As natural-law ethicists see it, a surrogate mother threatens a couple s relationship. Compared to an anonymous sperm donor or an anonymous egg donor, the contracted mother is an unavoidable presence in the couple s life for at least nine months. As a result of this, the real mother might become jealous of the surrogate mother. These ethicists also believe that surrogate motherhood is not really motherhood but a disguised form of baby selling in which a woman deliberately becomes pregnant with the intention of giving up the child to whom she will give birth. The surrogate mother continually has to remind herself that she is nothing but an incubator that has been hired to experience not only physiological but also psychological changes for someone else s needs. Since the contracting parents contract for a healthy child, a defective child will become an unwanted child. Like bruised fruit, in the produce bin of a supermarket, this child is likely to become an object of avoidance.

The arguments for surrogate motherhood are that when the contracted mother sells her womb, she does not loose control over her person any more that does the athlete who sells his body for a hockey team or the teacher who sells her mind to a university. Since these surrogate mothers offer their service in exchange for money, they are no more different than millions of other workers who sell their service for money. Even though there are strong emotions that are being sold by the surrogate mother, such as maternal love, flight attendants, development officers and sympathetic psychiatrists are also selling their emotions. Another argument for surrogate motherhood is that is allows couples that cannot, by natural means, have a child. This is the utilitarian view, and it shows how the benefits supersede the flaws. Like sperm vendors, the surrogate mothers get an oppurtunity to sell their reproductive wares for a good price. The utilitarians believe the child that is born from this process is most benefited. Since everyone went through such trouble to bring him or her into the world, the child is excruciatingly wanted, and a wanted child are supposedly loved and therefore happy, children.

The different types of reproductive technologies discussed are all widely used by couples that cannot reproduce on their own. AID and surrogate motherhood involve the intrusion of a third party into the couple s relationship, and pose conflict on who the actual parents are. IVF and AIH are more ethically acceptable, since there is no complication of a third party. The issue here is how we treat human beings at the molecular level, and whether there is even a difference between fully developed adults, and human embryos. These technologies are very useful for the unfortunate couples that do not have the proper tools to create children, and therefore everyone should have the right to have children by any means.

Work Cited:

Alpern, Kenneth D., ed. The Ethics of Reproductive Technology, New York: Oxford University Press, 1992.

Hoffman Baruch, E., ed., Embryos, Ethics and Women s Rights: Exploring the New Reproductive Technologies, New York: Harrington Park Press, 1988.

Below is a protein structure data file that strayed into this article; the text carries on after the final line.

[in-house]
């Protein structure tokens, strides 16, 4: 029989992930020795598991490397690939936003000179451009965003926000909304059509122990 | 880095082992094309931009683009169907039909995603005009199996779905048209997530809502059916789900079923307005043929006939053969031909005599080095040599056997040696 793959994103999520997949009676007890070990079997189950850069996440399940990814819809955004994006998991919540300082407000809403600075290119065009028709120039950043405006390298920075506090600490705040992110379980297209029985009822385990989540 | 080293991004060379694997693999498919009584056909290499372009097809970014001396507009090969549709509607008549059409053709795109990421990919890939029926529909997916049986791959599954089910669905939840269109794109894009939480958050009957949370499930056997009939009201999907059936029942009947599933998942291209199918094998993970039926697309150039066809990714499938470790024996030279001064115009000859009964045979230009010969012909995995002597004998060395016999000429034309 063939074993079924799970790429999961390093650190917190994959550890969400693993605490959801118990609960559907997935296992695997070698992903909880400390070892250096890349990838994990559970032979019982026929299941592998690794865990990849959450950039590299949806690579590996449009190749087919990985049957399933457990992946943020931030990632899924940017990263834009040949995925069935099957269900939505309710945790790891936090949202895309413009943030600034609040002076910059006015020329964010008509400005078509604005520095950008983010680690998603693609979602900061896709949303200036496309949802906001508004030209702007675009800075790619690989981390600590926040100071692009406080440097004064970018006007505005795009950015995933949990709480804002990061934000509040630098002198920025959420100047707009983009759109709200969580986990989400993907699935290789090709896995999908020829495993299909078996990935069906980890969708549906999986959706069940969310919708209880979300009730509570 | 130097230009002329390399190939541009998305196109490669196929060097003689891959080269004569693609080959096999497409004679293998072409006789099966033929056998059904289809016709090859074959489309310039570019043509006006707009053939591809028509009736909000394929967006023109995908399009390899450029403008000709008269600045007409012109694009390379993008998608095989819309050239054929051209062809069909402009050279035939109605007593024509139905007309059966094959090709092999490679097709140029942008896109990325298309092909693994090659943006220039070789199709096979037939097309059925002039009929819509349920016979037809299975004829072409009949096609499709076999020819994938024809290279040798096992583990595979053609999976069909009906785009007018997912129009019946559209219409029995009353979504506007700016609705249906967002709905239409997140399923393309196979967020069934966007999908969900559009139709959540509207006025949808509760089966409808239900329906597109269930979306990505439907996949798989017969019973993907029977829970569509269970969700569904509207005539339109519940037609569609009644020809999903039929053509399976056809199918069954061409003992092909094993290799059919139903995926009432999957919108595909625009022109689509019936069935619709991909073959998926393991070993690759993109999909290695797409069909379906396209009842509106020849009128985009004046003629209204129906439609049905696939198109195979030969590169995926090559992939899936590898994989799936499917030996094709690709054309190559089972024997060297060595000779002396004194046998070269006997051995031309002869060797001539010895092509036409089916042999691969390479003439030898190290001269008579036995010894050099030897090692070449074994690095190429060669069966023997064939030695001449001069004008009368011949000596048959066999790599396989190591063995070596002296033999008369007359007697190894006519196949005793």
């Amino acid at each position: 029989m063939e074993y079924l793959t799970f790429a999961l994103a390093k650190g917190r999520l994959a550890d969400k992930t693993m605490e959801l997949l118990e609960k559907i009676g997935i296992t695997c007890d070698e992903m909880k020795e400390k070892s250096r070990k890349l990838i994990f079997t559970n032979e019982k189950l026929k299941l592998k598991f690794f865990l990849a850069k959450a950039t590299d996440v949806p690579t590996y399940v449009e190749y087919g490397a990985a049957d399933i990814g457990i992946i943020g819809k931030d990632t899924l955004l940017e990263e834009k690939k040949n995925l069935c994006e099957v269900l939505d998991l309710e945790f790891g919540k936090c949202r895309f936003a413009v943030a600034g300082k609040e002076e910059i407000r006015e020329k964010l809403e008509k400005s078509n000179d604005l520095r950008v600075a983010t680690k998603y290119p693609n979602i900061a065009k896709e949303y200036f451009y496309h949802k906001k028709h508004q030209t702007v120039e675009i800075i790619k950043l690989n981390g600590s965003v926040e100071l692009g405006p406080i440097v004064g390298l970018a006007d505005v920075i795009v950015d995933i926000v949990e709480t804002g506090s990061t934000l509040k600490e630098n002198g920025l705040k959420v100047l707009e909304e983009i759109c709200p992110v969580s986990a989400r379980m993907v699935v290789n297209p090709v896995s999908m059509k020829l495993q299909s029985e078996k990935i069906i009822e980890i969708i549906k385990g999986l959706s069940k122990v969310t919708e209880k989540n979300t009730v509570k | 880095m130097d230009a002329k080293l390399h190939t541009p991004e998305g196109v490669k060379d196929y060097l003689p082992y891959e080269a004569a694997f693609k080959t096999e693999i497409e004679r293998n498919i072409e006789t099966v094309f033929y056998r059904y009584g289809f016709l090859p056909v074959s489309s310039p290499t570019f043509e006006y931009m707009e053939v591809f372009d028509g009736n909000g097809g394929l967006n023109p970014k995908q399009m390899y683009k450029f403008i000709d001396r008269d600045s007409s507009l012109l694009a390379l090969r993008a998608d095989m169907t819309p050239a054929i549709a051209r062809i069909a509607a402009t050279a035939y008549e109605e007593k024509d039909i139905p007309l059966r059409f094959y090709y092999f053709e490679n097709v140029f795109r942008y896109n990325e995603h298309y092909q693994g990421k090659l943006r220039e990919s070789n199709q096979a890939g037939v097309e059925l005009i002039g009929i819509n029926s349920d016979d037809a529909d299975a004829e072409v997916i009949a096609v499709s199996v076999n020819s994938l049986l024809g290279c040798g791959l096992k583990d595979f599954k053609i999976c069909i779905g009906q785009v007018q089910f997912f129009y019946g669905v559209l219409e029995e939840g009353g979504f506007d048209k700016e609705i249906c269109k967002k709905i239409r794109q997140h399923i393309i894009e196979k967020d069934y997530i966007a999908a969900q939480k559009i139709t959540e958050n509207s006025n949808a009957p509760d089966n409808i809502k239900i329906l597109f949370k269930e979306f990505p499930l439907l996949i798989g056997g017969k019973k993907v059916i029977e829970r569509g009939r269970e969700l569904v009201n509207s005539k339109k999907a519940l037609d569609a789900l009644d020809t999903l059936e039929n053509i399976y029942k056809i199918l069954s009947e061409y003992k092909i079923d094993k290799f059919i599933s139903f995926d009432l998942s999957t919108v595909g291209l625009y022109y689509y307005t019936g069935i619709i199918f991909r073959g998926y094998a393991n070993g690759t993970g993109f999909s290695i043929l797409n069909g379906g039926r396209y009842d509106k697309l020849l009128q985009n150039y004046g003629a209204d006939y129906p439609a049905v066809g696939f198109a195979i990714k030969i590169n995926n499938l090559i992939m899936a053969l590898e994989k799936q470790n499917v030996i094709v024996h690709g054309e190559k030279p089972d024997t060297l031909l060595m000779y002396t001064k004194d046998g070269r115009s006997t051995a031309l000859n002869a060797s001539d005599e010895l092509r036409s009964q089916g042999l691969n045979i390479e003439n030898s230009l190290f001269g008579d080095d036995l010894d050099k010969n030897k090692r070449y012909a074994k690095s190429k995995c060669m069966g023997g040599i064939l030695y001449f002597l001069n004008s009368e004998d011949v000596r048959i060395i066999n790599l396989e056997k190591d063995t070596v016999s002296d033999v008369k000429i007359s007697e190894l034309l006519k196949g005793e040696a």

Kaplan and Tong, Controlling Our Reproductive Destiny, Cambridge: The MIT Press, 1994.

Kass, L., Making Babies Revisited, The Public Interest 54, Winter, 1979.

Singer and Wells, Making Babies: The New Science and Ethics of Conception, New York: Scribners, 1985.

Lawrence J. Kaplan and Carolyn M. Kaplan, Natural Reproduction and Reproduction-Aiding Technologies, in The Ethics of Reproductive Technology, ed. Kenneth D. Alpern (New York: Oxford University Press, 1992), 20-22.

Ibid., 23

Ibid., 24

Ibid., 26


Lawrence J.Kaplan and Rosemarie Tong, Contracted Motherhood, in Controlling Our Reproductive Destiny (Cambridge: The MIT Press, 1994), 297.

Lawrence J. Kaplan and Carolyn M. Kaplan, Natural Reproduction and Reproduction-Aiding Technologies, in The Ethics of Reproductive Technology, ed. Kenneth D. Alpern (New York: Oxford University Press, 1992), 28

Lawrence J.Kaplan and Rosemarie Tong, Artificial Insemination, in Controlling Our Reproductive Destiny (Cambridge: The MIT Press, 1994), 228.

Ibid., 229.



Ibid., 330.

R. Rowland, The Social and Psychological Consequences of Secrecy in Artificial Insemination by Donor (AID) Programmers, Social Science Medicine 21, no.4 (1985): 395.

Lawrence J.Kaplan and Rosemarie Tong, IVF and Embryo Transfer, in Controlling Our Reproductive Destiny (Cambridge: The MIT Press, 1994), 268

Ibid., 270.



Ibid., 271.

Ibid., 273.

Ibid., 274.


Ibid., 275



Lawrence J.Kaplan and Rosemarie Tong, Contracted Motherhood, in Controlling Our Reproductive Destiny (Cambridge: The MIT Press, 1994), 299

R.D. Lawler, Moral Reflections on the New Technologies: A Catholic Analysis, in Embryos, Ethics and Women s Rights: Exploring the New Reproductive Technologies, eds. E. Hoffman Baruch, A.F. D Adamo, Jr., and J. Seager (New York: Harrington Park Press, 1988), 169.

L. Kass, Making Babies Revisited, The Public Interest 54 (Winter 1979): 32-60

Lawrence J.Kaplan and Rosemarie Tong, Contracted Motherhood, in Controlling Our Reproductive Destiny (Cambridge: The MIT Press, 1994), 300


P. Singer and D. Wells, Making Babies: The New Science and Ethics of Conception (New York: Scribners, 1985), 96.

Lawrence J.Kaplan and Rosemarie Tong, Contracted Motherhood, in Controlling Our Reproductive Destiny (Cambridge: The MIT Press, 1994), 302.

Ibid., 303.

Ibid., 306